Rusal eyes aluminium plant in Libya
Tripoli, September 23, 2008
The world's top aluminium firm United Company Rusal said it had signed a memorandum of understanding with Libya to build an aluminium smelter in Libya with an annual capacity of 600,000 tonnes.
The parties also have agreed to build a 1,500 megawatt gas power station to supply energy to the smelter, UC Rusal said in a statement.
The natural gas for the complex will be supplied by the National Oil Company of Libya (NOC) under a contract intended to last at least 30 years, it said.
UC Rusal and Libya have agreed to create a joint venture for the complex with UC Rusal holding 60 percent and Libya the balance.
The deal includes a pre-feasibility study of the technical, economic and financial parameters of the proposed complex.
If the results of the study are positive, the parties plan to sign a final agreement to establish the joint venture in 2009 and to start construction of the gas power station and the aluminium smelter in 2010.
'This memorandum of understanding marks another significant move forward in implementing the company's strategy of strengthening our position in the global market,' UC Rusal CEO Alexander Bulygin said in the company statement.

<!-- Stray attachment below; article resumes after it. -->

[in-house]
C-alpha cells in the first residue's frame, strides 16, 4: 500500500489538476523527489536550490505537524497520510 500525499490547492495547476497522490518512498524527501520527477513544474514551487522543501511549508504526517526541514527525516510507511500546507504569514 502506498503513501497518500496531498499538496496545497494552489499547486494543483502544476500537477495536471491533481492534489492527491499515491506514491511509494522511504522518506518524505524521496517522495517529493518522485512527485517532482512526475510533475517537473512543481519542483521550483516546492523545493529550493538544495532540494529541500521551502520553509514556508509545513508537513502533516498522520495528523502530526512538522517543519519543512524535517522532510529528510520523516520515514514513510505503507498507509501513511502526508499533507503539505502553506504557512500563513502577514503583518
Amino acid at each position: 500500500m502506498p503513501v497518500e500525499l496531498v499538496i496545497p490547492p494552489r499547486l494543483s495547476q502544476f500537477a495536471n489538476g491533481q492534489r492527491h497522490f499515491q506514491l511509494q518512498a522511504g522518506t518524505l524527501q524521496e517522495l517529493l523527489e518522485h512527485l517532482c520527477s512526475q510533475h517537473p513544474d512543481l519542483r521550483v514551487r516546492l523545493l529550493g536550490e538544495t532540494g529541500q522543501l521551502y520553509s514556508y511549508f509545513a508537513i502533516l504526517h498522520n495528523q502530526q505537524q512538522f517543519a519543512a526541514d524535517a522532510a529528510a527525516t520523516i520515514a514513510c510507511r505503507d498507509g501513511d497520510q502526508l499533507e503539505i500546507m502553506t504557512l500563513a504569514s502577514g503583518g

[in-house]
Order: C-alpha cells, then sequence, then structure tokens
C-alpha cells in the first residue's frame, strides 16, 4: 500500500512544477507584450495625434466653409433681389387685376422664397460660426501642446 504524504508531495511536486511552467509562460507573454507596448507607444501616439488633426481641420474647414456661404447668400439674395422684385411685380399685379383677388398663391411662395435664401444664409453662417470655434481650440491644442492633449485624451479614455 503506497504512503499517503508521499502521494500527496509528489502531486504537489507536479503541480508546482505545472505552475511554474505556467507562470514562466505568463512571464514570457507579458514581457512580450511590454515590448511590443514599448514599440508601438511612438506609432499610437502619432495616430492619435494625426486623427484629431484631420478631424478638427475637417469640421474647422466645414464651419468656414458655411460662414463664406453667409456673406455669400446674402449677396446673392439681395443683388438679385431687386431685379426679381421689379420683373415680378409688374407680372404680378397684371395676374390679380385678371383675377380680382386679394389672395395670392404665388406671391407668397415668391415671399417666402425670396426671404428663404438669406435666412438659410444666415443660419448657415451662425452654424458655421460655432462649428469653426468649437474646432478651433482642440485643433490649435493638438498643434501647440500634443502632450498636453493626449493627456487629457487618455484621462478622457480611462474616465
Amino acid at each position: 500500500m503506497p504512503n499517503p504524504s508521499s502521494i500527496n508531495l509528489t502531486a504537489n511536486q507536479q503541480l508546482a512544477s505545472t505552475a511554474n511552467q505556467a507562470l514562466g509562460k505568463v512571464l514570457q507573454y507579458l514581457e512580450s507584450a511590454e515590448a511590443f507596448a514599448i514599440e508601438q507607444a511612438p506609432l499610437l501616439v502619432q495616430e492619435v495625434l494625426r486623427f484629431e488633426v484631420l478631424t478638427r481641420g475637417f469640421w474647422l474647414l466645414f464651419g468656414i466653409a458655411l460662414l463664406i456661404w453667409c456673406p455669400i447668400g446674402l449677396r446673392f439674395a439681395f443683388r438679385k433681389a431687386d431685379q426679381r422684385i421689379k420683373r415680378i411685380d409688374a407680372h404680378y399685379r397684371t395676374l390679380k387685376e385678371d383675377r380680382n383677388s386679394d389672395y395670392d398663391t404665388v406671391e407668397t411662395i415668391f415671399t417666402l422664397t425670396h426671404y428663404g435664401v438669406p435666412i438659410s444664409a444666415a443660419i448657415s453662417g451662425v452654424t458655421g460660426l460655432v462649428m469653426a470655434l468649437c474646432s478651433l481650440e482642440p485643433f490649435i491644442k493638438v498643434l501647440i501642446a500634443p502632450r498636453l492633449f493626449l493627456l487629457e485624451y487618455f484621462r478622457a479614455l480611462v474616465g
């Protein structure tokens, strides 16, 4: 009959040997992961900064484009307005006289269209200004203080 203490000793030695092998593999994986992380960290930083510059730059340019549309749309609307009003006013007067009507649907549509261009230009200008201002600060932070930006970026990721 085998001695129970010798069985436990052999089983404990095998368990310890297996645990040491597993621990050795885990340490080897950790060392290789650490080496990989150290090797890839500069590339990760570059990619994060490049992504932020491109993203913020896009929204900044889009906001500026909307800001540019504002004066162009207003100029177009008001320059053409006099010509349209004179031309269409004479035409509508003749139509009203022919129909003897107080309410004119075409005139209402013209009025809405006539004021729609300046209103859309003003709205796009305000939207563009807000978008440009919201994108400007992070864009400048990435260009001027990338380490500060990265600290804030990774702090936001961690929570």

The company's strategy is to increase its competitiveness by establishing energy and metals complexes in strategically important regions, Bulygin said.
The aluminium produced by the complex in Libya, the North African country's first, will serve both the domestic demand as well as European clients, UC Rusal said.
UC Rusal was formed in March 2007 by a merger between Russian producers Rusal and Sual, and the assets of Switzerland-based commodities trader Glencore.
Billionaire Oleg Deripaska owns 56.76 percent of UC Rusal, Sual shareholders 18.92 percent and Glencore 10.32 percent.
Tycoon Mikhail Prokhorov has a 14 percent stake, which he obtained in exchange for a 25 percent plus two shares in the world's top nickel producer Norilsk Nickel.
UC Rusal has said it plans to increase its aluminium output 60 percent by 2015 from 4.2 million tonnes in 2007. - Reuters